PETA Uk Names First-Ever Director Of South Asian Outreach
For Immediate Release:
28 April 2003
Dawn Carr 020 7357 9229, ext. 224
London – The UK affiliate of the international animal rights group People for the Ethical Treatment of Animals (PETA) have named Poorva Joshipura as their first-ever director of South Asian campaigns. Joshipura, 26, will oversee all aspects of PETA’s campaigns targeted at South Asians in the UK.
Joshipura will focus on urging South Asians to adopt a healthy vegetarian diet by kicking the meat habit that some have acquired only since their families moved to the UK. Indians, Bangladeshis, Pakistanis and Sri Lankans living in the UK have a higher premature death rate from coronary heart disease (CHD) than the average Briton. In the below-30 age group, CHD mortality among Indians is three-fold higher than for whites in the UK. About 25 per cent of heart attacks among men of Indian descent occur when they are younger than 40, which is rare in other populations. It is reported that Bangladeshi and Pakistani adults have the lowest levels of consumption of fresh fruit and vegetables when compared to other minority groups, and that the difference in the death rates between South Asians and the rest of the population is increasing.
Joshipura, whose family is from Gujarat, India went to school in the US, graduating magna cum laude from Old Dominion University in Virginia. She has worked at PETA’s world headquarters in the US and at its Indian affiliate office, where she headed a campaign to reform the Indian leather industry, successfully rallying more than 40 retail giants in the UK and worldwide—including Clarks, DaimlerChrysler, Gucci, Nike, Gap Inc., Kenneth Cole, Arcadia, Debenhams and Stylo—to use their buying power to encourage the Indian government to crack down on the widespread abuse of cows, buffaloes and other animals cruelly transported and crudely slaughtered for leather exports to the West.
As a result, the Indian Council for Leather Exports and Indian meat industry officials are now working with PETA to help implement badly needed reforms. Joshipura also enlisted the support of international celebrities, including Sir Paul McCartney, Jackie Chan, Pamela Anderson, Chrissie Hynde, the Dalai Lama, Brigitte Bardot and more than two dozen Indian stars. Her efforts resulted in Prime Minister Vajpayee sending an unprecedented directive to state governments to enforce animal-protection laws. Joshipura’s other successes include stopping Marshall Farms, a US-based supplier of animals to laboratories, from expanding its business to Europe and persuading the zoo in Mumbai not to keep its elephants perpetually chained.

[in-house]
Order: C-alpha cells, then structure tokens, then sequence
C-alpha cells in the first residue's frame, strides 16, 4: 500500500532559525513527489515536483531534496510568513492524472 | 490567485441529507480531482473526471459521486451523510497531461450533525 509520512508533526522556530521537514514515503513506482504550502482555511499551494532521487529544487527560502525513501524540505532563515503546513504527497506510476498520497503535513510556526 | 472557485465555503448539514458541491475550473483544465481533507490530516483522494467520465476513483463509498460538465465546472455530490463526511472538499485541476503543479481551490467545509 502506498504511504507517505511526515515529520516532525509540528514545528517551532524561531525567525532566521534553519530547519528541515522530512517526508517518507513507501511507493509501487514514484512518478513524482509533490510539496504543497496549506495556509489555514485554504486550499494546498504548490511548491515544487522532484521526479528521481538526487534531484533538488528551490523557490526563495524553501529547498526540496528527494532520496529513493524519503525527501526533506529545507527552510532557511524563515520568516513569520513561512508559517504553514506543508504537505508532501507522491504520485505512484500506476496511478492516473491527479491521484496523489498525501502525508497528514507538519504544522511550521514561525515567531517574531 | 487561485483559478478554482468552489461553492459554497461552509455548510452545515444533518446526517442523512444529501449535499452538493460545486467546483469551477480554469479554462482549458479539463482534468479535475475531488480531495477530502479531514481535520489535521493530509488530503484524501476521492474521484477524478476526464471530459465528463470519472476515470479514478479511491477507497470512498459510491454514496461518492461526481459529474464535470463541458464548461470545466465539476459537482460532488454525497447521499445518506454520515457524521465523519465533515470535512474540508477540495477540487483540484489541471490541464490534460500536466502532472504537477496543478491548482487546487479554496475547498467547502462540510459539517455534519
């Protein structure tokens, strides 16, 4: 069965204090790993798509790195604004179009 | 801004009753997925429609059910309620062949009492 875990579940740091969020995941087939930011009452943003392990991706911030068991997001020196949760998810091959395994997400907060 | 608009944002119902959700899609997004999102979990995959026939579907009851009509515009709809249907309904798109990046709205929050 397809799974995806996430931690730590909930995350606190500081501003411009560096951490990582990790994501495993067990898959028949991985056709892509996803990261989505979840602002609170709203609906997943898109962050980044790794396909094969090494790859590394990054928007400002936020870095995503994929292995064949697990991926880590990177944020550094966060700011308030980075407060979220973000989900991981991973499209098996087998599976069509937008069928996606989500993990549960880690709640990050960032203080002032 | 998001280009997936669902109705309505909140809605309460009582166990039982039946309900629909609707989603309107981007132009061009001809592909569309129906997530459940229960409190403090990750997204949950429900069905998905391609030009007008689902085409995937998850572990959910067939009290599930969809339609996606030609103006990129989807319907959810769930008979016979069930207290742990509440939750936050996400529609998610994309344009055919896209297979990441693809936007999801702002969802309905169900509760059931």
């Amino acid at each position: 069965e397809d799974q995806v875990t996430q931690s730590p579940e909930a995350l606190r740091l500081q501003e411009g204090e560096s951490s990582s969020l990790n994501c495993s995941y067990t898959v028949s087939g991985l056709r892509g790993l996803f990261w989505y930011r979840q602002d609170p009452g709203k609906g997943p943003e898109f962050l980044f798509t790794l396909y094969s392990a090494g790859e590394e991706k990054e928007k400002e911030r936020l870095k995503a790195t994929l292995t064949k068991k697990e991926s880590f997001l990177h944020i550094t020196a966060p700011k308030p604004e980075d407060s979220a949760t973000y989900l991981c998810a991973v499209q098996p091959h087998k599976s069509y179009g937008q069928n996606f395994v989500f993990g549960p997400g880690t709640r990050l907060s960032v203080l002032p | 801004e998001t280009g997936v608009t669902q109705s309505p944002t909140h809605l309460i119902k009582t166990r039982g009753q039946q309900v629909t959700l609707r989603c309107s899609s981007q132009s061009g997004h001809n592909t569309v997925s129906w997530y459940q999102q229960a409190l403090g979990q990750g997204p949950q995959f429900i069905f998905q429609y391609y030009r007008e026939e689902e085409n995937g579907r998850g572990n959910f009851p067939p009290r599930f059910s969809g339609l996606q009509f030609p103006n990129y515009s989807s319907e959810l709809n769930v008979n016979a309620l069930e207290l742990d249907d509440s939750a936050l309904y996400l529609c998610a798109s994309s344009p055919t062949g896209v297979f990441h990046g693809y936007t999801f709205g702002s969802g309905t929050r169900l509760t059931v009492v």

As PETA’s campaign coordinator in India, Joshipura helped organise many celebrity campaigns, including PETA’s ‘Let Vegetarianism Grow on You’ photo shoot starring models John Abraham and Aditi Govitrikar wearing nothing but artfully arranged vegetables. She recruited Anupam Kher, who wrote a letter protesting cruelty at an abattoir in Mumbai, and Ravi and Anoushka Shankar, who starred in PETA’s ad asking the Indian government to update animal protection laws.
Joshipura has distributed PETA’s humane education programme, Compassionate Citizen, starring Jackie Shroff, South Indian heartthrob R Madhavan, MTV VJ Nafisa Joseph and John Abraham, for free to schools throughout India and co-ordinated attention-grabbing protests against cruelty in the Indian leather trade, including having a ‘cow’ follow the Indian prime minister during his visit to the US, arranging for a ‘butcher’ to ‘skin’ a ‘cow’ outside the UK retailer Next (which has now stopped supporting this cruelty), and orchestrating the beating of a life-sized ‘cow’ on the streets of Mumbai and Delhi. In Kenya, she sat in a cage to demonstrate the plight of chickens, and in Washington, DC, she participated in a ‘rather bare skin than wear skin demo’ in front of the White House.
‘I’m over the moon to have the opportunity to reach out to the South Asian community in the UK’, says Joshipura. ‘South Asians here are a dynamic force in art and industry and are powerful and influential. I believe South Asians can lead the way toward compassionate living.’
PETA, based in Norfolk, Virginia, is the largest animal rights organisation in the world, with more than 750,000 members and affiliated offices in Germany, India and the UK. PETA’s flamboyant campaigns against fur, including ads featuring nude models declaring, ‘I’d rather go naked than wear fur’, have focused international attention on animal suffering. PETA also actively promote veganism and campaign against animal experiments, fishing, circuses and zoos.
Joshipura would like to hear from other South Asians who are interested in helping animals. She can be reached at [email protected]. For more information about PETA’s campaigns, please visit PETAUK.org and PETAIndia.org.
To arrange an interview with Poorva Joshipura, please contact Dawn Carr on 020 7357 9229 Ext. 224.